Lessons from Four Decades of Investing and Providing Market-Oriented Solutions to Social issues with George Roberts, Founder of Kohlberg Kravis Roberts & Co. (KKR)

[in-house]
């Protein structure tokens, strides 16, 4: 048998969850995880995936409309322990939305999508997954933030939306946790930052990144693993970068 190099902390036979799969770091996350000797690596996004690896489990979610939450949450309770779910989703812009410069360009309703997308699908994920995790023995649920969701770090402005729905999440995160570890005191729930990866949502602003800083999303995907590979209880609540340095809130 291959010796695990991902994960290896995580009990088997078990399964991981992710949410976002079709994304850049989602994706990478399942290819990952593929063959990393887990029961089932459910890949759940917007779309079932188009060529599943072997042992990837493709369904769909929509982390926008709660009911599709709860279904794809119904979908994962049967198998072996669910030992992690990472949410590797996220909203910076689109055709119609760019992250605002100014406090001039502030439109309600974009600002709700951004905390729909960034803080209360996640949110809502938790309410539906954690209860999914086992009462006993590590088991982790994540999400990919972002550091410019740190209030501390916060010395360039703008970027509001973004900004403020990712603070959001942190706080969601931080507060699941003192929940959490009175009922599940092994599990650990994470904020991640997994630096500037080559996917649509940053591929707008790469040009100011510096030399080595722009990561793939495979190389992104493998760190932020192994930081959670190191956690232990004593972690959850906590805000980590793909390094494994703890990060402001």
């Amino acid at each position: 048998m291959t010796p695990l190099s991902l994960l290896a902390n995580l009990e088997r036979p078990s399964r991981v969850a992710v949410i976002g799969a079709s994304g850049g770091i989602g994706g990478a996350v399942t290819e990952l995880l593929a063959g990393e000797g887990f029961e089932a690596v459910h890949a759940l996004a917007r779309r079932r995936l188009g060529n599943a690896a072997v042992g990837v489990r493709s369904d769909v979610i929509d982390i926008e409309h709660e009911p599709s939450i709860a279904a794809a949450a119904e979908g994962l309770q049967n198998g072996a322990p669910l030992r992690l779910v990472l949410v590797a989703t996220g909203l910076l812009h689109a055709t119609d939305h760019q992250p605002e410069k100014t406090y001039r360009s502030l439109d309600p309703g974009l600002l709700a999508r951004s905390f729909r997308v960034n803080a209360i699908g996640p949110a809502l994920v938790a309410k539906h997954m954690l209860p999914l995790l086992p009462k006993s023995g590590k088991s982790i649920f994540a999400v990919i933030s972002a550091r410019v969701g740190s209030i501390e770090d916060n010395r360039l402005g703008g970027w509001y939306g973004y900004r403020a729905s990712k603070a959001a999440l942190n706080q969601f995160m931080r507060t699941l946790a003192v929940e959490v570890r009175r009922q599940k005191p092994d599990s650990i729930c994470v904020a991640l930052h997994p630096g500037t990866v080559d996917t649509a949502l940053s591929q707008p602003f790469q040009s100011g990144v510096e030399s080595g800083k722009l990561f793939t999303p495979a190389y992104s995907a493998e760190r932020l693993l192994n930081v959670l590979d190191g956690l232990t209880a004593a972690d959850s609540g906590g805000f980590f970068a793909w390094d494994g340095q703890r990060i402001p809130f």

On November 9, 2015 George Roberts, Co-Founder of Kohlberg Kravis Roberts & Co. (KKR) joined Dean Judy Olian for the inaugural event of the academic year in the CGM’s Robertson Lecture Series on Global Business Leadership. The discussion in Korn Convocation Hall focused on “Lessons from Four Decades of Investing and Providing Market-Oriented Solutions to Social Issues.” George Roberts was one of the founding partners of KKR in 1976. Today, KKR is a leading global investment firm that manages investments across multiple asset classes including private equity, energy, infrastructure, real estate, credit and hedge funds. In 1997, using the principles he developed while leading KKR, Roberts co-founded and structured REDF (the Roberts Enterprise Development Fund), a California-based nonprofit that was formed with a mandate to launch and grow social enterprises. Roberts joined Dean Judy Olian for a moderated discussion where he shared his lessons from four decades of investment and discussed his thoughts on venture philanthropy, and how he uses the principles he developed while leading KKR to provide market-oriented solutions to social issues, known as the REDF model that works at the intersection of where market forces meet social impact to end chronic joblessness in America. Knowing the power jobs can have in transforming lives and communities, Roberts put his own money to work to end persistent joblessness and launched what would become known as venture philanthropy, with the mindset of an investor, and an expected return measured in people with jobs and lives changed. When Roberts launched REDF, his goal was visionary: invest in social enterprises that create jobs and reinvest their earnings in skill development, training, and services for their employees. The strategy to reach this goal was shaped with a unique combination of social mission and private sector experience. By 2004, REDF’s methods and reputation had grown, enabling it to convert from a family foundation to the independent nonprofit it is today. Over 300 UCLA students, alumni, faculty and staff, as well as members from the community gathered in Korn Convocation Hall for the discussion. The event was organized by the CGM and supported by the Los Angeles World Affairs Council and UCLA Anderson’s Investment Finance Association and Net Impact.